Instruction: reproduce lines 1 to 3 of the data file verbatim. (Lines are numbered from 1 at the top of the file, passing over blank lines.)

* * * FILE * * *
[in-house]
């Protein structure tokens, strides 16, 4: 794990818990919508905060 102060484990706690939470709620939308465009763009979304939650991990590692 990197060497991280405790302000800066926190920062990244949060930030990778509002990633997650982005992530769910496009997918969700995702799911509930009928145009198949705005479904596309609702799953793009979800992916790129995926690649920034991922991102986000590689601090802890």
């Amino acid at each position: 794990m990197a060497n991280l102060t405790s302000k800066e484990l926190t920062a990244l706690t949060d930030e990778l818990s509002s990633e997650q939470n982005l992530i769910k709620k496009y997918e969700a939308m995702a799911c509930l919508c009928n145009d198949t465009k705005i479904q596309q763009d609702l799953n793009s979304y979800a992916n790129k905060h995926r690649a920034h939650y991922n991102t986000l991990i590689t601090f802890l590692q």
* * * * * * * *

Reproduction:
[in-house]
């Protein structure tokens, strides 16, 4: 794990818990919508905060 102060484990706690939470709620939308465009763009979304939650991990590692 990197060497991280405790302000800066926190920062990244949060930030990778509002990633997650982005992530769910496009997918969700995702799911509930009928145009198949705005479904596309609702799953793009979800992916790129995926690649920034991922991102986000590689601090802890």
């Amino acid at each position: 794990m990197a060497n991280l102060t405790s302000k800066e484990l926190t920062a990244l706690t949060d930030e990778l818990s509002s990633e997650q939470n982005l992530i769910k709620k496009y997918e969700a939308m995702a799911c509930l919508c009928n145009d198949t465009k705005i479904q596309q763009d609702l799953n793009s979304y979800a992916n790129k905060h995926r690649a920034h939650y991922n991102t986000l991990i590689t601090f802890l590692q």